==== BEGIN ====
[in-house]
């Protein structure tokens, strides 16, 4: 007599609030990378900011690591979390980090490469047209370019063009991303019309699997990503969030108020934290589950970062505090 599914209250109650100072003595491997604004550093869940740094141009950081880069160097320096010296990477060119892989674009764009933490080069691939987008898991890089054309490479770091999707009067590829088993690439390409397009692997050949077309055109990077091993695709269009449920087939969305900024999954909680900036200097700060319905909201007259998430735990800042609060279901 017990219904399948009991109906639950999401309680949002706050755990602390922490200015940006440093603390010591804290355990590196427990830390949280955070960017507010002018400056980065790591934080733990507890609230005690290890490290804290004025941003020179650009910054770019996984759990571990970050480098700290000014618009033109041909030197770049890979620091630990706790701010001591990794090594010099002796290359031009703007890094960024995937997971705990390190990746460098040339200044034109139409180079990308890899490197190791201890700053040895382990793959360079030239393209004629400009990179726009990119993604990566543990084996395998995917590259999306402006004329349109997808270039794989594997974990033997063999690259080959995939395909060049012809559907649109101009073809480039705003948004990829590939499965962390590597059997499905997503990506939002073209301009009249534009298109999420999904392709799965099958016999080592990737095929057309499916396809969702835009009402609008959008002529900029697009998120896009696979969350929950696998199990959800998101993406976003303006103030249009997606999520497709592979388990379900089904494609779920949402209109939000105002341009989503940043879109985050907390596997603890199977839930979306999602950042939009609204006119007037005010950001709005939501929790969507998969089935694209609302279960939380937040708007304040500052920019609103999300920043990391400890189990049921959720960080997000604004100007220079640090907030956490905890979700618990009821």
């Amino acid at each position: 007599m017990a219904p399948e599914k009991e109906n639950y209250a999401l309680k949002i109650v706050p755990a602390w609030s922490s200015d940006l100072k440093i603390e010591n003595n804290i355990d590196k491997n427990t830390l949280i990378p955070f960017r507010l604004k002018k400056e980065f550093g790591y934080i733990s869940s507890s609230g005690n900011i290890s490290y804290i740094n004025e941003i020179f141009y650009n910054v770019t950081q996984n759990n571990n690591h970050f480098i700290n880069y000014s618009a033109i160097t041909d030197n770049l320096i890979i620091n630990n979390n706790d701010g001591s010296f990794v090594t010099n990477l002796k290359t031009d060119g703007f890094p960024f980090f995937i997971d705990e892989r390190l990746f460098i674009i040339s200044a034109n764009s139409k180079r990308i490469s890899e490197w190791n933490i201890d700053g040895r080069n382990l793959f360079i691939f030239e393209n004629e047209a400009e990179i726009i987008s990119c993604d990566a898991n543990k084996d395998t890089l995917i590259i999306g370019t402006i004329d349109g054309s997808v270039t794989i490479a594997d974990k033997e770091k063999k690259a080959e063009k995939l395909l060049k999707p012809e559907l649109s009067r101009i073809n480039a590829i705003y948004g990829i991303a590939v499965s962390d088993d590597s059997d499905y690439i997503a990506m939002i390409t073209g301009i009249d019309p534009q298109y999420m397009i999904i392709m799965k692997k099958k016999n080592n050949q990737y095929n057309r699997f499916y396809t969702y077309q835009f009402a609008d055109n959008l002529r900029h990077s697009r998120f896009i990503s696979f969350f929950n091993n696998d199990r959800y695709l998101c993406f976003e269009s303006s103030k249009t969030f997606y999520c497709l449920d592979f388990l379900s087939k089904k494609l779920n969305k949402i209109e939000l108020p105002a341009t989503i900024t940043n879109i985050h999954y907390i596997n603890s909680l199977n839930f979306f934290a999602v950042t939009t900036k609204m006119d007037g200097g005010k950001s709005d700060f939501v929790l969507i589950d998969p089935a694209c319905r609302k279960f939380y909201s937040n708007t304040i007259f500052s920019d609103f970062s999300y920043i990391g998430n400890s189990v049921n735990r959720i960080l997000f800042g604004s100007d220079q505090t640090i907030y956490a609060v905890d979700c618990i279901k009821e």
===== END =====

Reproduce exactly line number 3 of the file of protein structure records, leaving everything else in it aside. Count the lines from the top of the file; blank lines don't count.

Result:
């Amino acid at each position: 007599m017990a219904p399948e599914k009991e109906n639950y209250a999401l309680k949002i109650v706050p755990a602390w609030s922490s200015d940006l100072k440093i603390e010591n003595n804290i355990d590196k491997n427990t830390l949280i990378p955070f960017r507010l604004k002018k400056e980065f550093g790591y934080i733990s869940s507890s609230g005690n900011i290890s490290y804290i740094n004025e941003i020179f141009y650009n910054v770019t950081q996984n759990n571990n690591h970050f480098i700290n880069y000014s618009a033109i160097t041909d030197n770049l320096i890979i620091n630990n979390n706790d701010g001591s010296f990794v090594t010099n990477l002796k290359t031009d060119g703007f890094p960024f980090f995937i997971d705990e892989r390190l990746f460098i674009i040339s200044a034109n764009s139409k180079r990308i490469s890899e490197w190791n933490i201890d700053g040895r080069n382990l793959f360079i691939f030239e393209n004629e047209a400009e990179i726009i987008s990119c993604d990566a898991n543990k084996d395998t890089l995917i590259i999306g370019t402006i004329d349109g054309s997808v270039t794989i490479a594997d974990k033997e770091k063999k690259a080959e063009k995939l395909l060049k999707p012809e559907l649109s009067r101009i073809n480039a590829i705003y948004g990829i991303a590939v499965s962390d088993d590597s059997d499905y690439i997503a990506m939002i390409t073209g301009i009249d019309p534009q298109y999420m397009i999904i392709m799965k692997k099958k016999n080592n050949q990737y095929n057309r699997f499916y396809t969702y077309q835009f009402a609008d055109n959008l002529r900029h990077s697009r998120f896009i990503s696979f969350f929950n091993n696998d199990r959800y695709l998101c993406f976003e269009s303006s103030k249009t969030f997606y999520c497709l449920d592979f388990l379900s087939k089904k494609l779920n969305k949402i209109e939000l108020p105002a341009t989503i900024t940043n879109i985050h999954y907390i596997n603890s909680l199977n839930f979306f934290a999602v950042t939009t900036k609204m006119d007037g200097g005010k950001s709005d700060f939501v929790l969507i589950d998969p089935a694209c319905r609302k279960f939380y909201s937040n708007t304040i007259f500052s920019d609103f970062s999300y920043i990391g998430n400890s189990v049921n735990r959720i960080l997000f800042g604004s100007d220079q505090t640090i907030y956490a609060v905890d979700c618990i279901k009821e």